Oriental Pied Hornbills take to Australian Mulberry

posted in: Feeding-plants, Hornbills | 3

“Nobody is really sure how or when the Australian Mulberry (Pipturus argenteus) got introduced to Singapore LINK. This small tree does not have much to recommend it, except the ability to attract birds. It is rather sparse and untidy, and has very brittle branches. Exercise extreme caution when climbing it.

“However, it fruits almost continuously, and local birds have learned to dine on its bland-tasting berries which are also edible by people. The tree in my garden is visited by Yellow-Vented Bulbuls, Javan Mynahs, Asian Glossy Starlings and Black-naped Orioles.

OPH 1 [LeeChiuSan]

“The latest visitor was an Oriental Pied Hornbill (Anthracoceros albirostris) (above, below), which was diligently picking away at the very small fruits. The pictures show the hornbill in the Mulberry Tree, though not actually feeding.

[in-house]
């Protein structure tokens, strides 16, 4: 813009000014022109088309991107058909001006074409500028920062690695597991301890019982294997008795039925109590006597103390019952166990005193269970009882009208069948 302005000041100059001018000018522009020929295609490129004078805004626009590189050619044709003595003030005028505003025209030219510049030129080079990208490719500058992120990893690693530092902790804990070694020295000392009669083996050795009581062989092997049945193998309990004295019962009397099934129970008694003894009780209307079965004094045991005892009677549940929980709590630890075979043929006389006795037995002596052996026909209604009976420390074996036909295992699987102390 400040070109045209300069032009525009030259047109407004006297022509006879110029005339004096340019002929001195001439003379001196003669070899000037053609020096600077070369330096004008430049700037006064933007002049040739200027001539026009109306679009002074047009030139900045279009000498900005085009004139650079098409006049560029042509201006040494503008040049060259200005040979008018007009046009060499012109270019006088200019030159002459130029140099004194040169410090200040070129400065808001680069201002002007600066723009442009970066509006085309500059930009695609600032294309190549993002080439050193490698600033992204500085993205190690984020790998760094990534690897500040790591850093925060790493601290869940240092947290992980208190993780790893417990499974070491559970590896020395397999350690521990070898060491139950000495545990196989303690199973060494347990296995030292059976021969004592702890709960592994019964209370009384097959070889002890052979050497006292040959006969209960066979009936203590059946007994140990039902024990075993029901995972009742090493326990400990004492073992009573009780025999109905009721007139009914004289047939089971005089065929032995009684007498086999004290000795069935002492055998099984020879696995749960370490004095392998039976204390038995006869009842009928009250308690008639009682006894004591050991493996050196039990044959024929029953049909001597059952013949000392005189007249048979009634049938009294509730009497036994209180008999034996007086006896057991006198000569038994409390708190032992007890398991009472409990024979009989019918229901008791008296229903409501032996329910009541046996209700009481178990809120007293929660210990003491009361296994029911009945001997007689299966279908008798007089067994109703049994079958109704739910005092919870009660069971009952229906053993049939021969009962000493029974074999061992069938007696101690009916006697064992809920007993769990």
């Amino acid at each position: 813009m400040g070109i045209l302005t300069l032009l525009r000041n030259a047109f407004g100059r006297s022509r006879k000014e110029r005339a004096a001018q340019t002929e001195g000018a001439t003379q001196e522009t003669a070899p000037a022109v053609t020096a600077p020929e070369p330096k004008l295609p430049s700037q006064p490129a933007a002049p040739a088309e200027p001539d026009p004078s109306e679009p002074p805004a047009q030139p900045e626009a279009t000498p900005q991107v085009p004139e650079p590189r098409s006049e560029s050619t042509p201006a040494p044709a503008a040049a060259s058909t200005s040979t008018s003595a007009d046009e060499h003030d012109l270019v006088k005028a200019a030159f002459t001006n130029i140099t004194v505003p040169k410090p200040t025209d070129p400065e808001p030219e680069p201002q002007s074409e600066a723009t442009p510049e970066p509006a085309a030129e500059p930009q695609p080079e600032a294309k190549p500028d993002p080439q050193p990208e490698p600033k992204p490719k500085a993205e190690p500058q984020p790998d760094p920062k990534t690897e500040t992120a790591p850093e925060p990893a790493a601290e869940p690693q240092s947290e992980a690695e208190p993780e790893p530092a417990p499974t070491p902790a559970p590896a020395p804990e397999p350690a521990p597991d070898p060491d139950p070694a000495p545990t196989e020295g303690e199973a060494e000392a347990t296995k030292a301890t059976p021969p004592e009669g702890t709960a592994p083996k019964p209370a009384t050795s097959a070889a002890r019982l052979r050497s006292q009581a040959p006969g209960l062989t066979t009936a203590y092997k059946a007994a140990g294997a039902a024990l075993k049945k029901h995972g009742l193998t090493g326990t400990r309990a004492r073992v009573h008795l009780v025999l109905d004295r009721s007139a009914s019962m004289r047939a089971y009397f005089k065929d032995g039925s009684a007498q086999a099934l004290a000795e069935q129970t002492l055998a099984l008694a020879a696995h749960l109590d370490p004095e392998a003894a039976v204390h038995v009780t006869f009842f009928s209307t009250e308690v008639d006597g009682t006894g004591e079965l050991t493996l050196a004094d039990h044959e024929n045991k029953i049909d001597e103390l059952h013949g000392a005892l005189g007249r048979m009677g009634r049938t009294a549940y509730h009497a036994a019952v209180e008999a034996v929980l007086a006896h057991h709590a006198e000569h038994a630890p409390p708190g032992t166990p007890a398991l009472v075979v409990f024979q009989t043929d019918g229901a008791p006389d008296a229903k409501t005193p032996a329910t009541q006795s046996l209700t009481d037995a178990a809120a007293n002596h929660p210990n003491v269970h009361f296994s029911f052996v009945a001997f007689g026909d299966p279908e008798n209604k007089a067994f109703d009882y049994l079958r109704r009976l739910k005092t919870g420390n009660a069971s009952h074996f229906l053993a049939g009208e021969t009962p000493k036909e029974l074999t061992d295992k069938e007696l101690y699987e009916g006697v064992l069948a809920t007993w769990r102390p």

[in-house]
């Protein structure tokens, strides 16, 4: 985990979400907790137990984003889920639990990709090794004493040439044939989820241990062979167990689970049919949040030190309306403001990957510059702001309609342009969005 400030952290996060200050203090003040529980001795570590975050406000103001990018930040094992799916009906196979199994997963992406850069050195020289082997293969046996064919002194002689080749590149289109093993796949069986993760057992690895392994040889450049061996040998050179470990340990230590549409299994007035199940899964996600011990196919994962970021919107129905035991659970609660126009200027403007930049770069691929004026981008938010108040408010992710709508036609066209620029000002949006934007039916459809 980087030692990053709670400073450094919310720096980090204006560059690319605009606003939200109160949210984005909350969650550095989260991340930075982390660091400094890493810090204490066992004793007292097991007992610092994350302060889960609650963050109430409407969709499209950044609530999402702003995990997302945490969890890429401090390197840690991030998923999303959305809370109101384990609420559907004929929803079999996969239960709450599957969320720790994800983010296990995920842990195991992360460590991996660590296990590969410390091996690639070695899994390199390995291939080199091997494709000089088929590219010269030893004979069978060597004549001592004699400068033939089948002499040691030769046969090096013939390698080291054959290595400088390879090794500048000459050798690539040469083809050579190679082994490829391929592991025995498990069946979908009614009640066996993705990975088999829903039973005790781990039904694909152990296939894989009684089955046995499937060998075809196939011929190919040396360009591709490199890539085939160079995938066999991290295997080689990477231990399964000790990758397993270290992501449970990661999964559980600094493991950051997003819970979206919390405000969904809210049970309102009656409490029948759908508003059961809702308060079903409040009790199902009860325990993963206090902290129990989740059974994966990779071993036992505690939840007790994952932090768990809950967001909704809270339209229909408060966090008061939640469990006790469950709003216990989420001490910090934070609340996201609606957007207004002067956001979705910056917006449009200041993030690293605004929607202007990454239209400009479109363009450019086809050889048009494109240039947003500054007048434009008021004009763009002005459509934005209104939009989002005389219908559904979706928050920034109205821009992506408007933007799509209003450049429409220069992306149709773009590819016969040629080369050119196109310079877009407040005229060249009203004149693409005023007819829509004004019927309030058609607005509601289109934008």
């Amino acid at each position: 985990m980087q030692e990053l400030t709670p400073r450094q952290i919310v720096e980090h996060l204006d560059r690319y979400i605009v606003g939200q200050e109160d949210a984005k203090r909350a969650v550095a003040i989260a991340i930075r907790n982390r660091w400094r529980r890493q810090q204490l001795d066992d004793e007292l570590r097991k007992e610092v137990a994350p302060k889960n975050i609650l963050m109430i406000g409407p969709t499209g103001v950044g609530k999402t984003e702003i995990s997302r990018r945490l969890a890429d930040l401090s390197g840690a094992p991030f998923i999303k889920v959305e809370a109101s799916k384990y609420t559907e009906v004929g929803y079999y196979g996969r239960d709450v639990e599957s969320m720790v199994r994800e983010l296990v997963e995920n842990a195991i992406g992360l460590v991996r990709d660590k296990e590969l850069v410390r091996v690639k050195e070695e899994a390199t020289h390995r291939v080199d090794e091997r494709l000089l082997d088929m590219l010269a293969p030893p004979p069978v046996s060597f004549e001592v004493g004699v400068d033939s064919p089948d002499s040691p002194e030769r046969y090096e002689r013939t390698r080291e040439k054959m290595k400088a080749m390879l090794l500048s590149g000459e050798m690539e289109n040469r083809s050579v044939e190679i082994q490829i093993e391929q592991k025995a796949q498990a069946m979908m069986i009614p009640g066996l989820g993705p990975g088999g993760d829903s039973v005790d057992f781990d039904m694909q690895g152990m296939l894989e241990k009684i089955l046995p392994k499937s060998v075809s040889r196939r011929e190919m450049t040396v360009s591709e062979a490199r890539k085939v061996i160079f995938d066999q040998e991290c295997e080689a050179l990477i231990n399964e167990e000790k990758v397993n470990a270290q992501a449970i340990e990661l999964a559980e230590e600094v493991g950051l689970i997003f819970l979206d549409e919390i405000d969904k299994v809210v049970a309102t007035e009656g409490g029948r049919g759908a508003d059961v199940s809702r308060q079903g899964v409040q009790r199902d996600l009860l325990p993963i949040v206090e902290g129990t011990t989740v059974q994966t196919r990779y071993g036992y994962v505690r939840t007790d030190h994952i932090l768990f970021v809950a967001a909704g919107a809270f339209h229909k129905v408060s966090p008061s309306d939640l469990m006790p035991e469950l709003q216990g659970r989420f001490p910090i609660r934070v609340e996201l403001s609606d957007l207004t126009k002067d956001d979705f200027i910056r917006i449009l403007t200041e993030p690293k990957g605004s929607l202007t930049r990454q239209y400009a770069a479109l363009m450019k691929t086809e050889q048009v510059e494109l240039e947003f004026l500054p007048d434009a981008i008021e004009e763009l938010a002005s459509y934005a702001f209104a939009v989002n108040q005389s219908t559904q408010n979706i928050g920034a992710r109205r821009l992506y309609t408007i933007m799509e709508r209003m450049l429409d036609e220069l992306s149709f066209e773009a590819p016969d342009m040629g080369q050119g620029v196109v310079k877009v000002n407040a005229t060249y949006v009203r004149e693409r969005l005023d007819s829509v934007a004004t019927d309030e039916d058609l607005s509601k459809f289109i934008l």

OPH [LeeChiuSan] 2

“The Australian Mulberry spreads rapidly and is very fast growing. The seeds are scattered via bird droppings, and I find small plants sprouting up all over the garden. I remove most of them. The present tree, which is over 7 meters tall, is only about four years old.” 

Lee Chiu San
31st August 2017

3 Responses

  1. Lee Chiu San

    Around my house I see both adult and juvenile Hornbills. Which means that they are breeding somewhere in the Seletar area.

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